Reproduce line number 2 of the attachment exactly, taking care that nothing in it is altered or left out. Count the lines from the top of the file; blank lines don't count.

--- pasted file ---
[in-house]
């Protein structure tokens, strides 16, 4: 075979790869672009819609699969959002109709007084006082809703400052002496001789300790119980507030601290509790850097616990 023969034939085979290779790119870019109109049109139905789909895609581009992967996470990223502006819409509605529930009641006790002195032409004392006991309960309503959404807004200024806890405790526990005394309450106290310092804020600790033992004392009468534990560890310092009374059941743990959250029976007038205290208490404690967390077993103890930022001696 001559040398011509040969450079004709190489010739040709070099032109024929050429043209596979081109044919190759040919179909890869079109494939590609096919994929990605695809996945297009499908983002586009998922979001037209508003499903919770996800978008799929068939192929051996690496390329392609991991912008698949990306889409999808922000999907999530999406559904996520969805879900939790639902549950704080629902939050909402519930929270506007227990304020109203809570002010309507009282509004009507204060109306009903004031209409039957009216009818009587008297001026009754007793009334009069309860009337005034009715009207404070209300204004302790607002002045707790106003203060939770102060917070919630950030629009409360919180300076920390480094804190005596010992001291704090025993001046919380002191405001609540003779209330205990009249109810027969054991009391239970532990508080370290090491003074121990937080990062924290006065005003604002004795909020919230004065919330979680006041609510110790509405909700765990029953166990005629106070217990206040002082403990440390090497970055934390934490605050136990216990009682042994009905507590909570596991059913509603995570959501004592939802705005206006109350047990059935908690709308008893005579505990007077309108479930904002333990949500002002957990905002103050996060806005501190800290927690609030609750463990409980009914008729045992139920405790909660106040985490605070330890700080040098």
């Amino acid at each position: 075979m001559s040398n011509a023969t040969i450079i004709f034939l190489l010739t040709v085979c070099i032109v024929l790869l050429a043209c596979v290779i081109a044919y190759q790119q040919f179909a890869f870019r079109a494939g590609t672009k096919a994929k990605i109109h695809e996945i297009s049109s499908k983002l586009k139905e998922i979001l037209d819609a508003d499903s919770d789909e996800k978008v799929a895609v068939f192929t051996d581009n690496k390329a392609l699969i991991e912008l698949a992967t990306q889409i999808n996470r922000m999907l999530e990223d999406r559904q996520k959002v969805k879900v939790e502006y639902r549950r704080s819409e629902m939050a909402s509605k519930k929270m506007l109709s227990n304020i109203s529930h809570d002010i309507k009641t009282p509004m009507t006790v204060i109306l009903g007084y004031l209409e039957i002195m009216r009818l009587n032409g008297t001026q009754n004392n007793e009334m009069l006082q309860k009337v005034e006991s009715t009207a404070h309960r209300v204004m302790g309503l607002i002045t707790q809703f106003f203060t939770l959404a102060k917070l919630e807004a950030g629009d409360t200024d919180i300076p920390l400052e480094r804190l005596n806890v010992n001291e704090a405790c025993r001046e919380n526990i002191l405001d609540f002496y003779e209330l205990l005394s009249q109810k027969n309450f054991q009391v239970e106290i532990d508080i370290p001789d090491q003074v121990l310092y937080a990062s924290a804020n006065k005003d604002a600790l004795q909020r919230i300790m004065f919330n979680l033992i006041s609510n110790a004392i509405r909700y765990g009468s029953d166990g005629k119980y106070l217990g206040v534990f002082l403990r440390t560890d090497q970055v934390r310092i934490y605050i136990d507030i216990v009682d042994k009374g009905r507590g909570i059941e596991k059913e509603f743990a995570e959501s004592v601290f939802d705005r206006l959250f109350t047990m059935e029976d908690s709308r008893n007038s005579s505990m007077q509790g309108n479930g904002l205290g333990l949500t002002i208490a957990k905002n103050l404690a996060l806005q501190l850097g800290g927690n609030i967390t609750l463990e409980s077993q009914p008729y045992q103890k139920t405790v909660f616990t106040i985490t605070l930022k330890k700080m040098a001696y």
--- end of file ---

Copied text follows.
């Protein structure tokens, strides 16, 4: 075979790869672009819609699969959002109709007084006082809703400052002496001789300790119980507030601290509790850097616990 023969034939085979290779790119870019109109049109139905789909895609581009992967996470990223502006819409509605529930009641006790002195032409004392006991309960309503959404807004200024806890405790526990005394309450106290310092804020600790033992004392009468534990560890310092009374059941743990959250029976007038205290208490404690967390077993103890930022001696 001559040398011509040969450079004709190489010739040709070099032109024929050429043209596979081109044919190759040919179909890869079109494939590609096919994929990605695809996945297009499908983002586009998922979001037209508003499903919770996800978008799929068939192929051996690496390329392609991991912008698949990306889409999808922000999907999530999406559904996520969805879900939790639902549950704080629902939050909402519930929270506007227990304020109203809570002010309507009282509004009507204060109306009903004031209409039957009216009818009587008297001026009754007793009334009069309860009337005034009715009207404070209300204004302790607002002045707790106003203060939770102060917070919630950030629009409360919180300076920390480094804190005596010992001291704090025993001046919380002191405001609540003779209330205990009249109810027969054991009391239970532990508080370290090491003074121990937080990062924290006065005003604002004795909020919230004065919330979680006041609510110790509405909700765990029953166990005629106070217990206040002082403990440390090497970055934390934490605050136990216990009682042994009905507590909570596991059913509603995570959501004592939802705005206006109350047990059935908690709308008893005579505990007077309108479930904002333990949500002002957990905002103050996060806005501190800290927690609030609750463990409980009914008729045992139920405790909660106040985490605070330890700080040098």